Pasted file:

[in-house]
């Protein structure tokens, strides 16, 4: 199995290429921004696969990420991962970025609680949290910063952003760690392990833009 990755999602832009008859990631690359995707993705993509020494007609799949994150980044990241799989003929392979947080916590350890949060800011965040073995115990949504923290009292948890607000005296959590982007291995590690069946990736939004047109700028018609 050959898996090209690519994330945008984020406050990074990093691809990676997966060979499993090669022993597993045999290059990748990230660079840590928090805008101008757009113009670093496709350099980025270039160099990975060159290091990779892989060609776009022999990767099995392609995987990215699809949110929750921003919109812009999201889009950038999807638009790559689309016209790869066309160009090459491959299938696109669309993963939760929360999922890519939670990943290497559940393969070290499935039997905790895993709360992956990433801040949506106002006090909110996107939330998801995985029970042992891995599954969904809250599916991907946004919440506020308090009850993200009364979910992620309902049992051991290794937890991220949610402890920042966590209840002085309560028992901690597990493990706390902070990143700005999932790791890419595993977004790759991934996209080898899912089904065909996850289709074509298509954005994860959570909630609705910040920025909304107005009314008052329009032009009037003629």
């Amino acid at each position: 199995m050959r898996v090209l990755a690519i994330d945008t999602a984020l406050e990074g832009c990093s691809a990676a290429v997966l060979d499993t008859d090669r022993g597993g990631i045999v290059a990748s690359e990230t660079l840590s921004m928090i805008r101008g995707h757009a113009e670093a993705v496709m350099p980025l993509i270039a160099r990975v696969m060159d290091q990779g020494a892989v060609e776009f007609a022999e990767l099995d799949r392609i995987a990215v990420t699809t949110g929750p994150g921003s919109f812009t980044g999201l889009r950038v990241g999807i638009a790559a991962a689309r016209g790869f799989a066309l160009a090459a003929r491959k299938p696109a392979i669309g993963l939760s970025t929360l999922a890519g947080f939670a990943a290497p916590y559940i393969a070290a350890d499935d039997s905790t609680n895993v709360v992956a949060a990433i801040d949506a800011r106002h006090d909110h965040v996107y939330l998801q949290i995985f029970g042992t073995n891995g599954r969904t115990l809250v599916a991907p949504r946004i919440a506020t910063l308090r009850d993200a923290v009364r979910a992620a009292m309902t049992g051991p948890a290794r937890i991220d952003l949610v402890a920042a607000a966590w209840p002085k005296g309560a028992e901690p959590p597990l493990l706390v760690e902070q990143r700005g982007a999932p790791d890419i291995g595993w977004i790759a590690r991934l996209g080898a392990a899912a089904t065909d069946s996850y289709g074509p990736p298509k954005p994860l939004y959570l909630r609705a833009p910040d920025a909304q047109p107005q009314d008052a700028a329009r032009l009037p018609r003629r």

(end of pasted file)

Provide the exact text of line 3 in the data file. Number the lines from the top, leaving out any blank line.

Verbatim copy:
């Amino acid at each position: 199995m050959r898996v090209l990755a690519i994330d945008t999602a984020l406050e990074g832009c990093s691809a990676a290429v997966l060979d499993t008859d090669r022993g597993g990631i045999v290059a990748s690359e990230t660079l840590s921004m928090i805008r101008g995707h757009a113009e670093a993705v496709m350099p980025l993509i270039a160099r990975v696969m060159d290091q990779g020494a892989v060609e776009f007609a022999e990767l099995d799949r392609i995987a990215v990420t699809t949110g929750p994150g921003s919109f812009t980044g999201l889009r950038v990241g999807i638009a790559a991962a689309r016209g790869f799989a066309l160009a090459a003929r491959k299938p696109a392979i669309g993963l939760s970025t929360l999922a890519g947080f939670a990943a290497p916590y559940i393969a070290a350890d499935d039997s905790t609680n895993v709360v992956a949060a990433i801040d949506a800011r106002h006090d909110h965040v996107y939330l998801q949290i995985f029970g042992t073995n891995g599954r969904t115990l809250v599916a991907p949504r946004i919440a506020t910063l308090r009850d993200a923290v009364r979910a992620a009292m309902t049992g051991p948890a290794r937890i991220d952003l949610v402890a920042a607000a966590w209840p002085k005296g309560a028992e901690p959590p597990l493990l706390v760690e902070q990143r700005g982007a999932p790791d890419i291995g595993w977004i790759a590690r991934l996209g080898a392990a899912a089904t065909d069946s996850y289709g074509p990736p298509k954005p994860l939004y959570l909630r609705a833009p910040d920025a909304q047109p107005q009314d008052a700028a329009r032009l009037p018609r003629r």